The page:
Now that Ralph Fowler's very informative pioneer sketch has concluded (which you can also read in its entirety under the label of Pioneer Sketch), we are going to land in 1880 for a bit. As I've mentioned before, if you have a particular year in mind and subject, I will look through my notebook to see if I have any information to pass along. In the meantime, I will post articles that are interesting to me and hope they are the same for you.
Following is a blurb I found printed in the local newspaper in 1880:
Fowlerville, following a suit of Howell, had her mock trial on Tuesday. Walter Fowler filed a complaint of assault and battery against Peter Lewis who was required to appear at the livery barn before 'Hon. William Sabin, Jr., Esq.,' where a jury trial took place, Mr. Fowler pleading his own case and N.L. Embry appearing for the defendant. After hearing the testimony of the various witnesses brought upon the stand, listening to law read from almanacs. directories, etc., and the act of the legislature prohibiting the sale of adulterated milk to cheese factories, the jury retired and upon returning, gave a verdict of -- of -- well, something, in which the complainant was required to 'set 'em up.'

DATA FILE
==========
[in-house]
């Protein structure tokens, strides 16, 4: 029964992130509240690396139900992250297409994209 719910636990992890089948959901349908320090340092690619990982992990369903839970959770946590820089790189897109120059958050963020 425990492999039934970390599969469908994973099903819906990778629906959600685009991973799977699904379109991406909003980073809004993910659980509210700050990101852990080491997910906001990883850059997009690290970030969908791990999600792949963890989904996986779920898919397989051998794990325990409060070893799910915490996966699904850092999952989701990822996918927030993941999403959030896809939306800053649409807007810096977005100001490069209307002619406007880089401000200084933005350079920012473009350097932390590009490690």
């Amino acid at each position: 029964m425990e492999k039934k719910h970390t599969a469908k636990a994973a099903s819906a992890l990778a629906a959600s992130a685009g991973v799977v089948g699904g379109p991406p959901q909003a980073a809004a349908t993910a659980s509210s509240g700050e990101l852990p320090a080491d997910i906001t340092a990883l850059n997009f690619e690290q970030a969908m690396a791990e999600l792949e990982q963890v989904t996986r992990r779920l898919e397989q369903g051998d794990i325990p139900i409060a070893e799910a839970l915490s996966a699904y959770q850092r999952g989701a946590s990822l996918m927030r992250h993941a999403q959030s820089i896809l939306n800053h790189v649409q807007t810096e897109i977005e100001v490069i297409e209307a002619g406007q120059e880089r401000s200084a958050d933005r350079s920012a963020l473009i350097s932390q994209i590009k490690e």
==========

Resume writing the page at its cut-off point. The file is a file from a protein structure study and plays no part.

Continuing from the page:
Anyone willing to make sense of this?!?